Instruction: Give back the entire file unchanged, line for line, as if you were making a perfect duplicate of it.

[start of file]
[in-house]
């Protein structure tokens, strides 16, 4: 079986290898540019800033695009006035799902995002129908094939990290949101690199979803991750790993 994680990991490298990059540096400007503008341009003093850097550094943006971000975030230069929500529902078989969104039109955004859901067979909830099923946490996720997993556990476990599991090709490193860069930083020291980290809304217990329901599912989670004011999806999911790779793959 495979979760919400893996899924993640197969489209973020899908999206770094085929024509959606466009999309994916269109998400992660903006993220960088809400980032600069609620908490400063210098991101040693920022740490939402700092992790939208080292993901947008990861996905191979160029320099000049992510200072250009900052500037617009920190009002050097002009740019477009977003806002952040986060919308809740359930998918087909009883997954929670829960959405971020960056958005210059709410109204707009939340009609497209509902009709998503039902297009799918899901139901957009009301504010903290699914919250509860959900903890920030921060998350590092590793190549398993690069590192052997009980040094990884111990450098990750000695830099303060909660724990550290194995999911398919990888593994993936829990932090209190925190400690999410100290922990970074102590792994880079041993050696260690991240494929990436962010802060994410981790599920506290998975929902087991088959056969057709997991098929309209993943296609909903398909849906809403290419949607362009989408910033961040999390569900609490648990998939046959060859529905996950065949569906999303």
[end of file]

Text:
[in-house]
């Protein structure tokens, strides 16, 4: 079986290898540019800033695009006035799902995002129908094939990290949101690199979803991750790993 994680990991490298990059540096400007503008341009003093850097550094943006971000975030230069929500529902078989969104039109955004859901067979909830099923946490996720997993556990476990599991090709490193860069930083020291980290809304217990329901599912989670004011999806999911790779793959 495979979760919400893996899924993640197969489209973020899908999206770094085929024509959606466009999309994916269109998400992660903006993220960088809400980032600069609620908490400063210098991101040693920022740490939402700092992790939208080292993901947008990861996905191979160029320099000049992510200072250009900052500037617009920190009002050097002009740019477009977003806002952040986060919308809740359930998918087909009883997954929670829960959405971020960056958005210059709410109204707009939340009609497209509902009709998503039902297009799918899901139901957009009301504010903290699914919250509860959900903890920030921060998350590092590793190549398993690069590192052997009980040094990884111990450098990750000695830099303060909660724990550290194995999911398919990888593994993936829990932090209190925190400690999410100290922990970074102590792994880079041993050696260690991240494929990436962010802060994410981790599920506290998975929902087991088959056969057709997991098929309209993943296609909903398909849906809403290419949607362009989408910033961040999390569900609490648990998939046959060859529905996950065949569906999303």